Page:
Beirutista's Debut Press Coverage

Yesterday the renowned Lebanese newspaper Annahar published a half-page feature on Beirutista. It is divided into two parts: journalist Reine Bou Moussa’s article and an essay piece written by me in the spirit of my blog, entitled “Why We Come Back to Lebanon.” For those of you who cannot read Arabic, I’ll quickly summarize the article: my original aim with Beirutista was two-fold. First, it was a vehicle through which I could put pen to paper and give life to my thoughts as a Lebanese-American recently taking up residence in Lebanon. Second, it was an efficient correspondence tool with my friends in the USA—where I was born and “nurtured,” as the author put it. The blog, an online diary of sorts, allowed me to convey or dish up life in Lebanon to those who had never before set foot on its soil—these readers could vicariously live through me. But one of Beirutista’s unintended consequences in fact was unearthing a myriad of readers who shared exactly in my experiences, from my foreign upbringing, long summers spent in Lebanon, a dream of settling in the homeland of my ancestors, and an ineffaceable love of Lebanon, even in the midst of its inadequacies, troubles, and turmoil.
I started this blog a year and half ago. I created my own little forum where I’ve passionately discoursed and reflected on everything from life in these parts versus the Western world; food and restaurants; my childhood (particularly the ongoing “Caught in Between” series); motivations for coming to Lebanon; and things that make me tick. The volume of positive feedback, the outpouring of readers who identified with my experiences, the general praise and warmth my readership resonated to me have all made me eager to “keep it coming.” And I promise I will.
Nearly a decade ago, I was applying to American undergraduate universities, and on one application, I was asked to fill an empty page with anything of my choosing—it could be a piece of writing, an illustration, a photo—whatever my creative little self desired. After much rumination, I decided I’d write a newspaper article from the future, an article wherein I was being praised for a lofty contribution to science and engineering that had indelibly changed society. Modest? Probably not, but then again, college applications are notoriously good at making you sound arrogant as you struggle to display your uniqueness and secure a highly sought-after spot at the institution. Did it do the job? Well, I did get admitted—and it was to the famously competitive Caltech in Pasadena. (I ended up declining, but that’s another story.)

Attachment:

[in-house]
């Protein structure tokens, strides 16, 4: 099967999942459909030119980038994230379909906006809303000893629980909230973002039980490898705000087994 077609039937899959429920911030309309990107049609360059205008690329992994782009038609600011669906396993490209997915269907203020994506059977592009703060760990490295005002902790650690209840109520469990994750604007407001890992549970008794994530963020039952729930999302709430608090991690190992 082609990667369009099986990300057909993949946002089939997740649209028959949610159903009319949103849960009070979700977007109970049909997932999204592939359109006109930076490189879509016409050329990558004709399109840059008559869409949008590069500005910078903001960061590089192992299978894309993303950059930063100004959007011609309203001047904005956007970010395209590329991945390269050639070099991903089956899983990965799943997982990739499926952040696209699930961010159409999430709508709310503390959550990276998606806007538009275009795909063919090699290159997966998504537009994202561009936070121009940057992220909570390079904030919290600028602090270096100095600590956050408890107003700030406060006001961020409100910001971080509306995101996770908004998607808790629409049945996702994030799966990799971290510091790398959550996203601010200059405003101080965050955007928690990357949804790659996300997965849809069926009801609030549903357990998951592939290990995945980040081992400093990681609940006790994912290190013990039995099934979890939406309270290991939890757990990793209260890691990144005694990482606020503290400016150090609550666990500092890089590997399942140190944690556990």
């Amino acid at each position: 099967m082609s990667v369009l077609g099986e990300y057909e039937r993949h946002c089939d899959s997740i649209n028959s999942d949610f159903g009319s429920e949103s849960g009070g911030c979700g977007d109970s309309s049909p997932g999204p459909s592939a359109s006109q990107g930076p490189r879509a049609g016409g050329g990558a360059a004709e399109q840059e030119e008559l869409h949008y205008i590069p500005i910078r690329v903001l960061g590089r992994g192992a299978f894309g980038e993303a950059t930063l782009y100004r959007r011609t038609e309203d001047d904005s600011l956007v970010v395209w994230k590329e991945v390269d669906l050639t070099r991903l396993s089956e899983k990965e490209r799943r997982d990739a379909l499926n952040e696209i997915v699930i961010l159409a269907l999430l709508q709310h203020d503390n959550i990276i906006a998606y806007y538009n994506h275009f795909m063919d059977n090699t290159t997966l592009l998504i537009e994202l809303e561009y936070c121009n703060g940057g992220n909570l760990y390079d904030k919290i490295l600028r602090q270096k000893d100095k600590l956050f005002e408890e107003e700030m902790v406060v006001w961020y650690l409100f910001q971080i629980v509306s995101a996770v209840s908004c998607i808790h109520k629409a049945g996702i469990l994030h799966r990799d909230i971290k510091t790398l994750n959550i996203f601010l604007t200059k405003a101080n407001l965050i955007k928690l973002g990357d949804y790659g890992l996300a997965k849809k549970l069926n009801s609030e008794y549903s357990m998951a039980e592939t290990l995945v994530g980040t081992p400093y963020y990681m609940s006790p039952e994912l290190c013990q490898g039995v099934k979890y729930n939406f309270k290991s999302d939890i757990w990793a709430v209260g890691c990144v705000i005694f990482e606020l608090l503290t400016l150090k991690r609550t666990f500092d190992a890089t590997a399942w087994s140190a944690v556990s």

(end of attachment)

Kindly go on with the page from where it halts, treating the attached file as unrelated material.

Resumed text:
Fast forward to the present. Reality. Did I fulfill my self-designed crystal ball? Well, I made it to a regionally acclaimed newspaper! Sure, I didn’t discover something groundbreaking or even remotely enhance the way in which we live, but honestly, I couldn’t be more thrilled. Thank you, readers. Thank you, Miss Bou Moussa. Thank you, Annahar. And thank you, world. Beirutista appreciates you.


  1. Yes read that on the plane while I was coming back from Dubai, and this is why I am writing today.. )) I like the simplicity and genuity of your blog.. It also seems we work close-by (near the now-famous Starco). our offices were devastated that day ( which luckily I have taken it off). Unfortunately two of my colleagues were lightly injured.. zamatna... and welcome to Lebanon where I have been living for the last 4 years after 10 years in paris and 4 in boston.. keep up the good work.

    1. Hi Wassim, thank you for writing! I've passed by Starco several times since the blast, and it's obvious what a hit it took. I hope your colleagues are okay, but what a panic it must have induced. It's fortunate you were away that day.

      Indeed we've lived in the same cities. Beirut is such a change. While I do miss the relative comfort and reassurance of living in a Western country, I don't miss the Boston cold or the Paris gloom! Don't you agree? :)

    2. Hamdilla we are over it.. It is so amazing this capacity of us lebanese to overcome crisis or shocks...24-48 hours after the explosion, all is back to normal and we are back at work.
      I loved Boston and Paris, each is sepcial in a way.. the Cold Boston gave me my first learning on the outer world (the US, the american way of doing business,..) and Lovely Paris gave me an environment which I felt close to home..
      Now that I am back at home .. I hope this home wont be ruined by us, lebanese citizens.. crossing fingers ))

  2. You're unstoppable Danielle! Bravo :D Glad to hear one of your dreams became a reality; quite inspirational!

    1. Thank you, Sandy! Still much to be done, but it's exciting!


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